Our local royal expert on the royal wedding and more

Carolyn Harris on her career as a royal historian and what she knows about the monarchs


Carolyn Harris, bona fide royal historian

Carolyn Harris has become a Canadian expert on royal history, from as far back as Magna Carta to the present day royals. For Harris, royalty isn’t just something that becomes interesting around a royal wedding or another royal baby, it’s her job. Harris says she remembers her interest in royalty developing during a trip to England before her last year of high school at University of Toronto Schools. 

“We visited some of the great castles, Windsor Castle and Hampton Court and the Tower of London, and I just found these places absolutely fascinating.”

From there, Harris continued to pursue history in university, and at graduate school at Queen’s University, Harris focused her PhD on the role of the queen during the English Civil Wars and the French Revolution. 

“One of my professors recommended me for some media interviews, as the media was interested in scholars who could talk about the history of royal weddings in 2011, when Prince William was engaged to Kate Middleton,” Harris says. 

Throughout her PhD, Harris says she kept getting requests for media interviews. 

After graduating, she kept up with the media interviews and has since written three books as well as for publications such as the Canadian Encyclopedia, BBC News Magazine, and Smithsonian Magazine among others. She also teaches at the University of Toronto School of Continuing Studies. Harris can list off names, dates and locations of royal members and events casually and confidently from her years of research. 

Harris says she thinks the interest in the Royal Family for the public, even those in Canada, comes from a sense of royal history being a family saga. 

“Many people who watched William and Harry grow up are now fascinated by the fact that Harry is marrying Meghan Markle and William and Catherine are now the parents of three children, as many people remember William and Harry when they were young and mourning their mother.”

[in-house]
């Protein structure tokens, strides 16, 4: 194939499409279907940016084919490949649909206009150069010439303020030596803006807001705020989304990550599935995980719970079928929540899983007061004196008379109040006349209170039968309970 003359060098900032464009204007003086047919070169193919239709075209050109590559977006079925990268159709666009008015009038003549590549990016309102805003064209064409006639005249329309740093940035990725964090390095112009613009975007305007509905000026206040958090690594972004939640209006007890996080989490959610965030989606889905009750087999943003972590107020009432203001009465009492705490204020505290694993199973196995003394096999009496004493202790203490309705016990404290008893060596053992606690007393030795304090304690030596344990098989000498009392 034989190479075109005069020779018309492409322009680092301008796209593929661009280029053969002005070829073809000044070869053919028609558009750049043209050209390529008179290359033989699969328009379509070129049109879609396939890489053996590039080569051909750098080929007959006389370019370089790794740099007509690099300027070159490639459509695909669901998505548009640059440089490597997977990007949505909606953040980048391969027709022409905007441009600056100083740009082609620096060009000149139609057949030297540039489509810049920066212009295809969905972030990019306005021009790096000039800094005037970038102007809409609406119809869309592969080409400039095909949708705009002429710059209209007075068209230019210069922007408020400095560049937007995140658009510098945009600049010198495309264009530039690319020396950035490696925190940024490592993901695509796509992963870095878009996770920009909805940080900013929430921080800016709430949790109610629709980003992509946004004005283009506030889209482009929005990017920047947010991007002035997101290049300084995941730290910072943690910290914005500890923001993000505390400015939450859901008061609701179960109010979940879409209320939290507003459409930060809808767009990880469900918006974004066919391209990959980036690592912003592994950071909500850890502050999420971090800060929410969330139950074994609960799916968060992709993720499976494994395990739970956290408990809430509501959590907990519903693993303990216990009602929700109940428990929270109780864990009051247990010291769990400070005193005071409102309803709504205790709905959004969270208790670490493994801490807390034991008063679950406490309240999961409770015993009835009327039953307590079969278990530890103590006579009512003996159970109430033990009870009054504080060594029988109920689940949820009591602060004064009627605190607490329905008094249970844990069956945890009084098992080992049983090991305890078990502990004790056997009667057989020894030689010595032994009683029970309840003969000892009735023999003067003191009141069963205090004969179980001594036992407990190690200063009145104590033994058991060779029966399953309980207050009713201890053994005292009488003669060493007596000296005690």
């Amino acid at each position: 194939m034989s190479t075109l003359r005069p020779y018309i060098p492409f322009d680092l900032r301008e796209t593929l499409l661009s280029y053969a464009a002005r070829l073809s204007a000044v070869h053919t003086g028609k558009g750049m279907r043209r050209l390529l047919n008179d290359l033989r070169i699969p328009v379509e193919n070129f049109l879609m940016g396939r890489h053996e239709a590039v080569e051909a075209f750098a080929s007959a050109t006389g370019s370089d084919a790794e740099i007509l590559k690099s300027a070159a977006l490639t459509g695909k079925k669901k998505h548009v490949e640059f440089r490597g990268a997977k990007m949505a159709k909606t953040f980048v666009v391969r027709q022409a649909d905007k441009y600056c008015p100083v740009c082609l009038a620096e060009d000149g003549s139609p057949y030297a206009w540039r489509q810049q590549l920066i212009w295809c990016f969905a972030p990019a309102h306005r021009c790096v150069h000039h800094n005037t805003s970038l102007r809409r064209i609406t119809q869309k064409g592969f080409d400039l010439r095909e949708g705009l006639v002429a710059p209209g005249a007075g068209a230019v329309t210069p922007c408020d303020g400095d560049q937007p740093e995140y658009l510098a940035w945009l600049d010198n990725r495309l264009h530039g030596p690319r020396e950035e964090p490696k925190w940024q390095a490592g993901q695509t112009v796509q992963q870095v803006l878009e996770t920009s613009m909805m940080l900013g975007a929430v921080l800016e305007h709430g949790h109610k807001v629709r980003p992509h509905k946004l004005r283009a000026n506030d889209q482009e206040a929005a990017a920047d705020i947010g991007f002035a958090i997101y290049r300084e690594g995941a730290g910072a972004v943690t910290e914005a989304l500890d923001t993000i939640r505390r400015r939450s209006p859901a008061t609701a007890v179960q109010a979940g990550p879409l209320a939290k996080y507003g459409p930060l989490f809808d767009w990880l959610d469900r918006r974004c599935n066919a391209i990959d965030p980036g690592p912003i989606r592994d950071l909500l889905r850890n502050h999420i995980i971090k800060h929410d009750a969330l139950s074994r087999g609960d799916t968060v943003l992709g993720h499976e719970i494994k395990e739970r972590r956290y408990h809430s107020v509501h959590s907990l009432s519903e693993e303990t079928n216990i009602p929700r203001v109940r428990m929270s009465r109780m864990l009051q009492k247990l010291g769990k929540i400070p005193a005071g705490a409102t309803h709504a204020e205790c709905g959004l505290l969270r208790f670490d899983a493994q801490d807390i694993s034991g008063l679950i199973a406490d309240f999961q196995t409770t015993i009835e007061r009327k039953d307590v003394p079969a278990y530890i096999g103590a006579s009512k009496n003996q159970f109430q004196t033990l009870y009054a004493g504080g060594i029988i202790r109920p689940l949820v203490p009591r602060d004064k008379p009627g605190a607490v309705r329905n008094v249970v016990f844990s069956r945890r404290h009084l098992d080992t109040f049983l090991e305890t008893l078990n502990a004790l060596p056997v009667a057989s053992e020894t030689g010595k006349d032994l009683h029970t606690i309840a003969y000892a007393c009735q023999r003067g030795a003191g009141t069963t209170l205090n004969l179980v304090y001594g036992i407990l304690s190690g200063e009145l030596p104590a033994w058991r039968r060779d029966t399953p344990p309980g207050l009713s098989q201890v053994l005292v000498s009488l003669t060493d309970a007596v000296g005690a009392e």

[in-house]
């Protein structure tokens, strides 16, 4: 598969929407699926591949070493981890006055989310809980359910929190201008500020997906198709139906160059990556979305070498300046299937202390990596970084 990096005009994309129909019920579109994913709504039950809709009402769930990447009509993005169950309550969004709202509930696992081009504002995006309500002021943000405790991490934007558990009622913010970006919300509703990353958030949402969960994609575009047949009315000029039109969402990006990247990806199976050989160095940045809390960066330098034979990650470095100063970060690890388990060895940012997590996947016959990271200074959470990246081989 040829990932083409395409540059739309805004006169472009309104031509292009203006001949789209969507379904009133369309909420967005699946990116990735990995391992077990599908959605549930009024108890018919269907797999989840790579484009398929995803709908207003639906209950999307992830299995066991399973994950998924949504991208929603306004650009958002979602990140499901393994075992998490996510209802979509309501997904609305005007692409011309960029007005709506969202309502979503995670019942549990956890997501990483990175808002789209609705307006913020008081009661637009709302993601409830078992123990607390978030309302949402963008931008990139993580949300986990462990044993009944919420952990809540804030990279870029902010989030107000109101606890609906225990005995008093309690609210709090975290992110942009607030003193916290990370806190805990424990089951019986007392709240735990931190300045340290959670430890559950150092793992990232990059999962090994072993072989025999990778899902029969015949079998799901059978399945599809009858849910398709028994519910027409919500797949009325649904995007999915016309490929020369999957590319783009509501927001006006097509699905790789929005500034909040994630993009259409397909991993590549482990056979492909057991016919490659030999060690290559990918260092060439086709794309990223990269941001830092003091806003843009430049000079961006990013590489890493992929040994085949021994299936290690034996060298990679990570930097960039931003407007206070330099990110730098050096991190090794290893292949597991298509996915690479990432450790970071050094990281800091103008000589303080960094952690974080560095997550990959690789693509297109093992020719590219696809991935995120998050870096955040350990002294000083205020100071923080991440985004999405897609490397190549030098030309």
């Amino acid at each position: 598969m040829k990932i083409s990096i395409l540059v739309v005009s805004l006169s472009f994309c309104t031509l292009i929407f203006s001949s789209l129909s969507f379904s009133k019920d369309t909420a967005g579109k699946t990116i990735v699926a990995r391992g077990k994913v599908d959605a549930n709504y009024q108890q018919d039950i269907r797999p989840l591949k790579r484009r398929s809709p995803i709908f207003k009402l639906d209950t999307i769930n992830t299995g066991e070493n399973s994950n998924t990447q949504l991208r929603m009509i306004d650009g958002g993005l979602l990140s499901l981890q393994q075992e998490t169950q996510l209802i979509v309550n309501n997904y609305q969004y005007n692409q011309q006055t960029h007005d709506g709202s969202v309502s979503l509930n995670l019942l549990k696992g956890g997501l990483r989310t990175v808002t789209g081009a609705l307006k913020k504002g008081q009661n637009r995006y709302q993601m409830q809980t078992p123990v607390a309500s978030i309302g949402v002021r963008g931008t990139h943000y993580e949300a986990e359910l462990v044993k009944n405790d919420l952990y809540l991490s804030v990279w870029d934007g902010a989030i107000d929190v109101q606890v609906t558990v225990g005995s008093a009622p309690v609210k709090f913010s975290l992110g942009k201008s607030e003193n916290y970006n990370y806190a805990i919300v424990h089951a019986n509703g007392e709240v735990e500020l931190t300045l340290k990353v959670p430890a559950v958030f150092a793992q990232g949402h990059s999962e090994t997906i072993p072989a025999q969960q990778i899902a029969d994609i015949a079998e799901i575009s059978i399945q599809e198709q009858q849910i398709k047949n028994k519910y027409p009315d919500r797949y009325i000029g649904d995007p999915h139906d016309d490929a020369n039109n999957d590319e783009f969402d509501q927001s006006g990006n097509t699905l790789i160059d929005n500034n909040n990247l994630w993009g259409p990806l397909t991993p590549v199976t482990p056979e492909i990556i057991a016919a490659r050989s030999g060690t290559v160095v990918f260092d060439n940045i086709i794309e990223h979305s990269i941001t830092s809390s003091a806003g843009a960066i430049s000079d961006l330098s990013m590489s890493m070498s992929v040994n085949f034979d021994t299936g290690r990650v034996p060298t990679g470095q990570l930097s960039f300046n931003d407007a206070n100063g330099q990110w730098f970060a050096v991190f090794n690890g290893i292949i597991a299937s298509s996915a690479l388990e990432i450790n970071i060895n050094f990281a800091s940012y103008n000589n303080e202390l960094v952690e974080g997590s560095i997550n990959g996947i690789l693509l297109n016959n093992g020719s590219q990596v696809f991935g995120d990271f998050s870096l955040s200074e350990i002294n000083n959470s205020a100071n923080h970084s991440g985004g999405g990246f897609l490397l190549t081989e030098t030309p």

After years of studying the Royal Family in particular, Harris’s expertise gives her a unique perspective on the family. 

“Sometimes people have a perception that the monarchy is unchanging and deeply traditional … but in the Queen’s reign alone, we’ve seen many examples of the Royal Family changing with the times,” says Harris. 

She cites Prince Harry’s engagement to Meghan Markle — in the 1950s, Princess Margaret decided not to marry someone because he was a divorcee, and Markle has been divorced. 

Harris says Markle and Prince Harry will have an impact on the evolution of the Royal Family in other ways, too, such as commissioning a wedding cake with buttercream icing instead of the traditional fruitcake. 

“As well, they’re treating the royal wedding as a personal occasion instead of a political occasion. There is usually a wide array of political figures invited, and that’s something that Prince Harry and Meghan have avoided, where they’re inviting friends and family and people they have met through their charity work,” says Harris.

Harris says she has trouble describing exactly what a day in her job looks like, because it’s always something different. Right now, she’s researching members of the Royal Family who lived in Canada for years at a time, and in the summer she’ll be lecturing on a Baltic cruise to St. Petersburg, Russia. In the fall, Harris will teach a course on the Russian Revolution.

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